Kanwar Lal paving the way for Smart Agriculture to the farmers..
For many farmers of India, farming remains to be a gamble due to erratic monsoon. The challengs multiplied due to pandemic triggered lockdowns. In such situations, farmers like Kaalu Singh have to reckon with the forces of nature..
From a shy housewife to a lead farmer and later a Board of Director for an all-women Famer Producer Organisation, Rekha Goswami is an outshining example of what women can achieve in little or no time.
Farming has become a profession that demands constant improvement and education. Those who fail to keep up with the pace are often left behind with considerable losses to bear. In an attempt to revitalise farming efforts, Ramesh Mewada spares no efforts.
Rekha Chauhan is one of the many women from the farming community involved in the family farming equation. Farming is a challenging profession. Low output, declining rainfall and poor agricultural inputs have often tormented the farmers for years. The problems faced by Rekha are common to the community as well. But what makes Rekha and her fellow farmers special is their persistence to bring positive changes that matter the most in the farming profession.
A farmer’s plight through the ups and downs of agricultural dynamism is best illustrated by their ability to hold on to their profession. Jagdish Gurjar’s story is one that reminds us of every farmer across central India who strives for perfection regardless of the challenges that farming as a profession may bring. India, where more than 50 per cent of its population is involved in a farming or farming-related profession, offers challenging conditions to its farmers especially in terms of low yields and climate-related issues.
An unusual issue that features in almost every farming community across the world is that very few women farm in their own right. Most of the glaring farming activities are dominated by men, whereas women involvement is limited to looking after the house and provide support for family’s farming in every way possible. Even after her all-inclusive assistance, the work of women in agriculture-related professions goes unrecognised. A common denominator of- no ownership and no decision-making rights remains dominant in society. A similar trend is seen when the land passes from father to son and not to the daughter. The patrilinear line of inheritance further confirms the under-representation of women in agriculture.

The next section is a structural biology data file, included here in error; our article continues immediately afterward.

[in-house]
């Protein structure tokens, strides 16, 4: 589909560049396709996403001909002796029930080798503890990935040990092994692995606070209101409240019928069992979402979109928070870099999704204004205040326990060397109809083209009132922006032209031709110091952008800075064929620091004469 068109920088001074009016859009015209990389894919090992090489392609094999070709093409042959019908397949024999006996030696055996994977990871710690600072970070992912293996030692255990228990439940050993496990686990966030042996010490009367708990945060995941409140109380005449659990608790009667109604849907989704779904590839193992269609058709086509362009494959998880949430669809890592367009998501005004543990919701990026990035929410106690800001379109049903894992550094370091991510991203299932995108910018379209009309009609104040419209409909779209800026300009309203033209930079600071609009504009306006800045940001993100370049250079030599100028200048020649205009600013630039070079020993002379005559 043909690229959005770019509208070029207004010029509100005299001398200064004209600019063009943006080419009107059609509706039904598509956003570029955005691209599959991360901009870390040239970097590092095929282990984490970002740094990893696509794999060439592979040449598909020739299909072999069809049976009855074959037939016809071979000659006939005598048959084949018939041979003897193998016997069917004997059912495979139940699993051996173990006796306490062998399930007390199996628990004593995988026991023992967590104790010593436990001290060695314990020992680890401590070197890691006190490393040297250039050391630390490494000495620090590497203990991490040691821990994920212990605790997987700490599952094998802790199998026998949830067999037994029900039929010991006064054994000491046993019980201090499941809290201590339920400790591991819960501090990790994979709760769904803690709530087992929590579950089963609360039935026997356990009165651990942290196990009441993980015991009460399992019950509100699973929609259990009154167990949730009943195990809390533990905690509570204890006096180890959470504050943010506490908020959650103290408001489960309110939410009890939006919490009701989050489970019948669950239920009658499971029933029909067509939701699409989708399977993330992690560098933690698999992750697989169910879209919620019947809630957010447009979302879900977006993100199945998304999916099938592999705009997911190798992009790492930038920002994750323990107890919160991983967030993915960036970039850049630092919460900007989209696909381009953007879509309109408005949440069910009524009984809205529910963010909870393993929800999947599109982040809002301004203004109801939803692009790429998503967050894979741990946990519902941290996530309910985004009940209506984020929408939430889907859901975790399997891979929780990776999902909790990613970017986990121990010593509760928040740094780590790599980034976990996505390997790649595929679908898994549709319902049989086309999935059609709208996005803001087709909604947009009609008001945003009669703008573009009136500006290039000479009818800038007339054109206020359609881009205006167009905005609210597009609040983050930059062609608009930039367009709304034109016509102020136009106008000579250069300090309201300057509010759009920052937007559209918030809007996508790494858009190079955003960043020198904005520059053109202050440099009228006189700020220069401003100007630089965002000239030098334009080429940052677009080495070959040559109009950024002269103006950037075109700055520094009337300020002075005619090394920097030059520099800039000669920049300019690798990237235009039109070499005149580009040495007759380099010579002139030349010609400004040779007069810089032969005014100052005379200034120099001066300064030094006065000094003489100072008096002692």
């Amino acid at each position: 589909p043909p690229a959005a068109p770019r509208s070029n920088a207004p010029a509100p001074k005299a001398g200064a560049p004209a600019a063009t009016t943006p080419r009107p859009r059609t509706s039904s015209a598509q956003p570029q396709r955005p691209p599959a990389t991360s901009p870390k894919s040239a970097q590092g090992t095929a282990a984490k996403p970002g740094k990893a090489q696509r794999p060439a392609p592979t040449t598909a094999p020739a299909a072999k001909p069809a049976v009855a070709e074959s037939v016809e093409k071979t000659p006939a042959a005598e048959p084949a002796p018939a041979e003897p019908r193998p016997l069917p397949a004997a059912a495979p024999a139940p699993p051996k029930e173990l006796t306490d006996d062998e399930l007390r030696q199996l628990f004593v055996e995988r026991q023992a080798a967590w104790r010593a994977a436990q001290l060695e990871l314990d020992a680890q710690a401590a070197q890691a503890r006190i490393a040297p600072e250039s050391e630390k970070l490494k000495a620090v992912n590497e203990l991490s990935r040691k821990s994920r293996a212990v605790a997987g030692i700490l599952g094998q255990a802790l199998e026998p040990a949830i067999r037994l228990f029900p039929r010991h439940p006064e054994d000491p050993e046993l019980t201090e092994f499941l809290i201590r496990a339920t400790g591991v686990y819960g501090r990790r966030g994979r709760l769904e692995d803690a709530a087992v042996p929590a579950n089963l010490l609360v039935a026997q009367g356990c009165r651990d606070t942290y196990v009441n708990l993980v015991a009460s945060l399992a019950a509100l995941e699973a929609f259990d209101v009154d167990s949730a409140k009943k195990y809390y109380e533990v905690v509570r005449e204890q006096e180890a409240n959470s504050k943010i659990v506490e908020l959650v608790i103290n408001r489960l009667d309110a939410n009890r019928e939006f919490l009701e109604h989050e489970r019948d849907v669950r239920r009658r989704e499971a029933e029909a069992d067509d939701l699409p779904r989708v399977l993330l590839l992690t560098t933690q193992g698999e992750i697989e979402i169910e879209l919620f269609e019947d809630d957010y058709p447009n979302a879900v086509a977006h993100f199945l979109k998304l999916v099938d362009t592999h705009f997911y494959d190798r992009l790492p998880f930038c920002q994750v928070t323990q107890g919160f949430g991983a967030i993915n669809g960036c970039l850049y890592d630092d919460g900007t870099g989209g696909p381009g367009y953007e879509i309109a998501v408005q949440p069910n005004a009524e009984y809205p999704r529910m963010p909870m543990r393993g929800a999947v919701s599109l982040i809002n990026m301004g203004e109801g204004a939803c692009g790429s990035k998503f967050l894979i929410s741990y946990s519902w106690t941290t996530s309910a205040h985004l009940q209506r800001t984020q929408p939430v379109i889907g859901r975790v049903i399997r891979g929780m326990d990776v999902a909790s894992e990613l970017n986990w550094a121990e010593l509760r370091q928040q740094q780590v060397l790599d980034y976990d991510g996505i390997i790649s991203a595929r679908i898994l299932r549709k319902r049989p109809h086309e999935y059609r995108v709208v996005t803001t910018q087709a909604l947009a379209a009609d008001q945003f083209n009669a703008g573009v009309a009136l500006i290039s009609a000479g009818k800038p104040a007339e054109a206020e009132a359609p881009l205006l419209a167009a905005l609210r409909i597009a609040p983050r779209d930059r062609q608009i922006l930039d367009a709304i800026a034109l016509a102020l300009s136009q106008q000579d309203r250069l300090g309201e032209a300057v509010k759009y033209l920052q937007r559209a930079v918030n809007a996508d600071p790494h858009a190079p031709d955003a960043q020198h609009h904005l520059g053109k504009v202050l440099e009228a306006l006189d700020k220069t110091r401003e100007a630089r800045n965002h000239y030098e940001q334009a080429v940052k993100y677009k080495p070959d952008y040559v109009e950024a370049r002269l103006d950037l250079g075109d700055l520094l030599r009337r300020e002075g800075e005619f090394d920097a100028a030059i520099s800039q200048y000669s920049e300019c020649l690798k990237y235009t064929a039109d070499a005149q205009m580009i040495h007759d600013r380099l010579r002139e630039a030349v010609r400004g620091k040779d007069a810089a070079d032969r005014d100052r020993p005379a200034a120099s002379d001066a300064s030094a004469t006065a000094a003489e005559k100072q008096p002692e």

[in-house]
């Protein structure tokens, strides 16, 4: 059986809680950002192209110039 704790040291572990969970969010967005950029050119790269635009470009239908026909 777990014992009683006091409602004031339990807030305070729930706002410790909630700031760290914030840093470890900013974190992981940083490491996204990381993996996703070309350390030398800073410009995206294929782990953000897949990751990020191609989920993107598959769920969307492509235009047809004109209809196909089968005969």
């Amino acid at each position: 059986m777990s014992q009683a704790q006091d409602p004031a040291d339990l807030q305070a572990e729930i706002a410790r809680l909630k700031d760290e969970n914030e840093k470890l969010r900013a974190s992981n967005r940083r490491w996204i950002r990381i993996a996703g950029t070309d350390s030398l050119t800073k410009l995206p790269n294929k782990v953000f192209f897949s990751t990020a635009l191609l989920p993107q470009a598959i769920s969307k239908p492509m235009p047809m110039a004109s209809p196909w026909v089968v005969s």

Despite being the fastest growing country in South Asia, humanitarian challenges like malnutrition continue to affect many Indians. While the widening socio-economic gaps are looming over farming communities, training programs like Nutri Sakhi are active amongst their neighbourhood to spread awareness about nutrition while maintaining a sustainable approach and boosting livelihood. Preeti Shrivastav is one of the farmers who leads the change in block Phanda of district Bhopal, with a persistent commitment to the cause.